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Ecumenical covenant thriving and expanding

By Frank Flegel

06/14/2017

REGINA — The 2011 covenant signed between the Regina Roman Catholic archdiocese and the Anglican Diocese of Qu’Appelle appears to be thriving and expanding.

A report presented by covenant co-chair Susan Klein at a June 4 ecumenical Pentecost vespers service gave a few examples of how the two faith traditions are co-operating and worshipping together.

While the initial covenant was between the Archdiocese of Regina and the Diocese of Qu’Appelle, several activities in 2016 and 2017 included Lutheran participants.

A prayer service in Moosomin between St. Alban’s Anglican and St. Mary’s Roman Catholic continued the practice of praying together that began in 2011, the year the covenant was signed. St Mary’s Anglican Church in Regina held compline (night prayers) every Friday evening during Advent with a group of Anglicans, Roman Catholics and Lutherans who met at a 2015 chant workshop.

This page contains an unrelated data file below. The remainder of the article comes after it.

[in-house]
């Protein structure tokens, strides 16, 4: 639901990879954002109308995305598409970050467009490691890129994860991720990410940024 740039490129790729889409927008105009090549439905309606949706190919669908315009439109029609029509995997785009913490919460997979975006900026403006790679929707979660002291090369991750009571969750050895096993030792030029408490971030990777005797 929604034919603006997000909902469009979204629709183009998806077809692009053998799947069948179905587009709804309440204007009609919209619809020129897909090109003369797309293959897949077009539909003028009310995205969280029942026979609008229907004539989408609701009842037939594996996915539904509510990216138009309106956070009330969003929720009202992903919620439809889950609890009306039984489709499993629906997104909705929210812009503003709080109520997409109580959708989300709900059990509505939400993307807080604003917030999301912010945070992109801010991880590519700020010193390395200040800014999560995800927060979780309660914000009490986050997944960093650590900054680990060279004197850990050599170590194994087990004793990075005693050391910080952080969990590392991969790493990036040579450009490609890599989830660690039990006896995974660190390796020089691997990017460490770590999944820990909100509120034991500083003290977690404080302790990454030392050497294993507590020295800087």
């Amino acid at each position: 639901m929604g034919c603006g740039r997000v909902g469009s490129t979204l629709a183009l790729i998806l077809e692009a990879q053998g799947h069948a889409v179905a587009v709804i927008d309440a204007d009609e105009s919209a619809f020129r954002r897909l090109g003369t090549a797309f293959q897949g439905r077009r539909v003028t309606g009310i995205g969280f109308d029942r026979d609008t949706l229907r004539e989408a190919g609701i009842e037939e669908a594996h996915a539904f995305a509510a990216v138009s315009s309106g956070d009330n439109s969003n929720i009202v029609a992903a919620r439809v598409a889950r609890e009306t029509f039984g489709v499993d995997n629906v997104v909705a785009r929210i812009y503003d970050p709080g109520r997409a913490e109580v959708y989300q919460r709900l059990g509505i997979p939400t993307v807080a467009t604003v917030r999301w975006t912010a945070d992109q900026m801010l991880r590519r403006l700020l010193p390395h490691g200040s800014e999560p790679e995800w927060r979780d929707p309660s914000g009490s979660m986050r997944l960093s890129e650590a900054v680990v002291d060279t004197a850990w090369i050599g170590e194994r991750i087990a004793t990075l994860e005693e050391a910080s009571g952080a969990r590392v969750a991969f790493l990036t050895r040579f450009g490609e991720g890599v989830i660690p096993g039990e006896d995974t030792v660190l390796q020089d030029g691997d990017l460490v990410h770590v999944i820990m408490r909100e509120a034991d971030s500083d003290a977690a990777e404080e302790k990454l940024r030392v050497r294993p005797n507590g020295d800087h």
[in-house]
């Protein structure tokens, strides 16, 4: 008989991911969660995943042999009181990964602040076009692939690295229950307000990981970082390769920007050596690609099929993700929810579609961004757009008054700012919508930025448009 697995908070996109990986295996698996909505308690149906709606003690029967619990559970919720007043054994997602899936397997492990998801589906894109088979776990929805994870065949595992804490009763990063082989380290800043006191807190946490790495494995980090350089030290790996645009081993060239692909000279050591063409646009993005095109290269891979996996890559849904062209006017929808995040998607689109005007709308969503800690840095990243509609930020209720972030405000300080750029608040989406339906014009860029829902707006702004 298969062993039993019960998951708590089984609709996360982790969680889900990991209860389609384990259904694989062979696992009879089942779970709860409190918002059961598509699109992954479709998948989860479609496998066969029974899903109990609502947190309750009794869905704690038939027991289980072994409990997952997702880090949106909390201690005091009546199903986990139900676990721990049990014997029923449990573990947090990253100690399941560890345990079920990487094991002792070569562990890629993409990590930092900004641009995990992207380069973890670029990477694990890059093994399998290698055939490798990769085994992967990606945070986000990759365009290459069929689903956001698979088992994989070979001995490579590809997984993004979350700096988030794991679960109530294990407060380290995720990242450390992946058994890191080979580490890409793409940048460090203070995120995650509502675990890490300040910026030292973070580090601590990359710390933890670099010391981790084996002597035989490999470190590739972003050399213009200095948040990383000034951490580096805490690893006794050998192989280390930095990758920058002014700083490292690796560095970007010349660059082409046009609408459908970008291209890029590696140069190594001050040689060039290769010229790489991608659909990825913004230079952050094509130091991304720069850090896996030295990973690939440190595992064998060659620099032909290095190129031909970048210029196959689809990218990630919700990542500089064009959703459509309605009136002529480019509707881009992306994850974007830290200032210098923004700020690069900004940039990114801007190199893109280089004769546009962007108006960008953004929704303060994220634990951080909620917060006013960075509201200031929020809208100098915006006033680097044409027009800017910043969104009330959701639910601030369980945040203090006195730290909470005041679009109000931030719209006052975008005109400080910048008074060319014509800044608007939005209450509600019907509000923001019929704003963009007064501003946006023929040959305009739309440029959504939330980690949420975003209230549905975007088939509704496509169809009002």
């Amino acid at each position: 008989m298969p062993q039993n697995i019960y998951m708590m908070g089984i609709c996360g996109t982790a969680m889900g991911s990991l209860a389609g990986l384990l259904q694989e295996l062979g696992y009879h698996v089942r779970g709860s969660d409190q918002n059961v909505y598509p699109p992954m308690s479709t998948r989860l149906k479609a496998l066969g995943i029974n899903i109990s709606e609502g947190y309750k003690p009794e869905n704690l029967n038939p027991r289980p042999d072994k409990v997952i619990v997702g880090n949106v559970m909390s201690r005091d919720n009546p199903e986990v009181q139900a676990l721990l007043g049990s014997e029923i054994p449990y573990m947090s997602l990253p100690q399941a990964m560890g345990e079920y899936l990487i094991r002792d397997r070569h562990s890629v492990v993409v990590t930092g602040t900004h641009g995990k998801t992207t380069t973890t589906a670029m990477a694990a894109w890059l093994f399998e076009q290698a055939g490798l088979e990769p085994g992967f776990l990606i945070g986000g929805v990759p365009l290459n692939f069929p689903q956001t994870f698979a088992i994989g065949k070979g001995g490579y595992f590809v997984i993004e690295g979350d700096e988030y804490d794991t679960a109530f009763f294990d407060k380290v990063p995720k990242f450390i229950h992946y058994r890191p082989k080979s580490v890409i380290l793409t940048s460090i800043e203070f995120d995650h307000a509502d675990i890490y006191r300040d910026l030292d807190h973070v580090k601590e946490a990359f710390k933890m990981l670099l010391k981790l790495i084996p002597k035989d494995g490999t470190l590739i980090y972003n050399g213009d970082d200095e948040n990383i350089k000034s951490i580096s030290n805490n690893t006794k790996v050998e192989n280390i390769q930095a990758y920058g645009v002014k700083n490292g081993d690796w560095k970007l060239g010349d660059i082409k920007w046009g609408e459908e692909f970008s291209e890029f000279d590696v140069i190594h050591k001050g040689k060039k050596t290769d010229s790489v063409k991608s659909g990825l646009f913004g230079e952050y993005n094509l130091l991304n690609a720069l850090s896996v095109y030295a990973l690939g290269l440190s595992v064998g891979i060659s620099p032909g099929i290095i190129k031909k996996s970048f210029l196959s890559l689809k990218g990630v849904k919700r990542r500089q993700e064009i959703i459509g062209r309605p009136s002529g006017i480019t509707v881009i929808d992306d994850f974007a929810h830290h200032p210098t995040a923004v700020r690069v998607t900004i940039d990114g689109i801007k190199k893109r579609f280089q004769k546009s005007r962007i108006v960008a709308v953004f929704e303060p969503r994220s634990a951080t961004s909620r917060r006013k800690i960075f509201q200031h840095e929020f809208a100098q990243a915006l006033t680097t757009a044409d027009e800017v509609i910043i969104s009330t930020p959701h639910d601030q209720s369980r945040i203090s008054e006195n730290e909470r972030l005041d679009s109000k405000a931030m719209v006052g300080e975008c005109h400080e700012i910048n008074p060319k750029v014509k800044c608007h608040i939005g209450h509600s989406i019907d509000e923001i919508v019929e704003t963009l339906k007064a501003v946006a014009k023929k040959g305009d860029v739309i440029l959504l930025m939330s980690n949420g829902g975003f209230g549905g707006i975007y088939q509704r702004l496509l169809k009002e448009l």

Evangelical Lutheran Bishop Sid Haugan of British Columbia was the preacher at a solemn eucharistic service held Jan. 29, 2017 at St. Paul’s Cathedral commemorating the conversion of St. Paul and the 500th anniversary of the Reformation. A delegation from Holy Rosary Cathedral led by Deacon Barry Wood attended the service.

Parishioners of Immaculate Conception Roman Catholic Church in Qu’Appelle attended mass at St. Peter’s Anglican Church while their church underwent extensive repairs. A schedule of services accommodated both congregations. The co-operation of the churches was approved by both bishops.

A study evening about the place of Mary in the Anglican and Roman Catholic traditions was held May 15 at St. Mary’s Anglican Church in Regina. Susan Klein’s report opened the service held at Holy Trinity Roman Catholic Church.

Homilist Michael Sinclair, Dean of St. Paul’s Cathedral, spoke about Pentecost and how the Lord’s ruach — breathe of life — came upon the apostles to heal a broken world. “God said, ‘I’m doing something new.’ That work that God is doing, the ongoing work of creation, never ends. It is always in our midst. The work of the Holy Spirit, the work of Pentecost, continues,” said Sinclair.

Anglican Bishop Robert Hardwick and Archbishop Donald Bolen both spoke in glowing terms about the covenant and how it is being observed in other areas. “Something extraordinary is happening here,” said Bolen.

Bolen’s presence was noted in Klein’s report as the principal architect of the covenant. Bolen, Bishop Robert Hardwick, and deacons from both faith traditions participated in the service. A reception in the church hall followed.

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